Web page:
Thousands of veterans and their families struggle each year to have conversations about the veteran’s military experiences. Often, family members are afraid to start the conversation for fear of saying the wrong thing, pushing too hard, or triggering traumatic memories. However, while these conversations require care, they do not have to be forbidden.
We wanted to thank veterans and their families by encouraging healthy conversations and connections during Veteran’s Day. Having the opportunity to have a healthy, loving, and non-judgmental conversation with your family helps to remove the stigma surrounding having served in war.
Tips for Talking With Veterans About Military Experiences
- Create a space for people to talk. Be sure to tell the veteran that you value both the positive and the painful aspects of their lives, and ask if they’d be willing to share about their experiences.
It’s unlikely that this conversation will occur in public. People don’t like to appear vulnerable in public, especially if their military experiences are emotional. If you have time, consider eating together and letting the conversation develop naturally. You can also do a joint activity, such as taking a walk or hiking together or completing a puzzle together, and then ask if they’d be willing to share.
- Maintain respect for their boundaries. Avoid pressuring them. When you extend an invitation to speak with the veteran and they refuse, either directly-“I won’t discuss this with you or anyone else”- or indirectly by changing the subject, don’t push it. Respect their boundaries and end the conversation.
War veterans and other traumatized individuals often wish to protect their families from the experiences they have gone through or witnessed first-hand. When you sense a veteran is holding back, respect their boundaries and don’t push them. You may never have the conversation, or it may take a few conversations to hear what they’d like to share. Respect them and allow them to tell their story in their own way. Be a patient listener, prompting for more questions (What happened next?), and paraphrasing on occasion if you need clarification. Avoid asking ‘why’ questions or making any assumptions. Empathy goes a long way, but try not to be an expert over their experience (“It would’ve been different if you’d done this…”), or to dig too deeply. End the conversation by acknowledging how meaningful the shared experience was to you.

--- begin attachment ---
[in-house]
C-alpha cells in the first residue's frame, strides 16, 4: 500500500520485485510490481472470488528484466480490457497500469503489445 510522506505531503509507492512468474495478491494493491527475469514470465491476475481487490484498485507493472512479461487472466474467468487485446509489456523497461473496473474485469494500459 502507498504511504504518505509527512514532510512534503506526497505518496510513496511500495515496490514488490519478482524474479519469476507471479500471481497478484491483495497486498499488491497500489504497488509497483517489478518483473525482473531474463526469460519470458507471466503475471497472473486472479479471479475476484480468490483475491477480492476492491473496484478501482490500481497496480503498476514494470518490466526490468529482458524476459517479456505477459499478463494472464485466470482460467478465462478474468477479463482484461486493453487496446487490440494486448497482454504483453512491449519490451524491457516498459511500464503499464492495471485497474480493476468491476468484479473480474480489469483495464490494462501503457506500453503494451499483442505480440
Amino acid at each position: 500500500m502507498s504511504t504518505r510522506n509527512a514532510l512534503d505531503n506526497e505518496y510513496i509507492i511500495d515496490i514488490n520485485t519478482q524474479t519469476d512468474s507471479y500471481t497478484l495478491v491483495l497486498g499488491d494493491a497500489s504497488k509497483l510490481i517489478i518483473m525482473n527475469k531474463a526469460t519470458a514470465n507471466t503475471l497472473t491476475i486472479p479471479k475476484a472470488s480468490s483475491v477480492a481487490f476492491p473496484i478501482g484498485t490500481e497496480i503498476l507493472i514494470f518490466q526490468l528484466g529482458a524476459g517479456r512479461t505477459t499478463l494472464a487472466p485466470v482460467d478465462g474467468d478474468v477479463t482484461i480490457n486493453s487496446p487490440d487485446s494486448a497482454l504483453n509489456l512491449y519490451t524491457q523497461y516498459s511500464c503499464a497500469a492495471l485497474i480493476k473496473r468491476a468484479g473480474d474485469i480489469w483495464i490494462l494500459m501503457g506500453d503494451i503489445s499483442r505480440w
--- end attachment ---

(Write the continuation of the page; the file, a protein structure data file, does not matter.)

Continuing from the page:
- Empathize. The veteran will find comfort in the midst of a potentially painful and scary conversation if you are empathic, and the bond between you will be strengthened.
Unimaginable atrocities occur in war, and the losses are not limited to lives, but to psyches and souls as well. There are numerous health problems associated with war veterans, including post-traumatic stress disorder (PTSD), depression, anxiety, panic attacks, substance abuse, relationship problems, estrangement from family, and more. Veterans who share their experiences should be met with empathy.
In the midst of crisis and chaos, there is courage in talking about deep pain and emotional turmoil-even if it has been 45, 65, or 75 years since the experience.
- Be aware of your own emotions as they arise. There may be a lot to take in from what the veteran shares. Perhaps you were surprised to feel anger, fear, disgust, sadness, or confusion. Any negative emotions you might have must be acknowledged and managed. But do not let your emotions overshadow the veteran’s experience. Though some of their stories may be difficult to hear, experiencing these things was even harder.
- Show acceptance. When a veteran opens up to you, you should welcome them with love and acceptance. When a veteran shares their military experiences, especially if they were involved in combat or other traumatic events, it’s incredibly vulnerable. Military culture has a reputation for being rigid, punitive, and shameful, especially to those who show vulnerability.
A veteran might doubt themselves when discussing even the most basic military experience, let alone something very painful. Demonstrating acceptance and love helps validate their experience, particularly if the past has been filled with judgment or criticism from others. By validating their experience, you can build trust and help the veteran to continue to heal.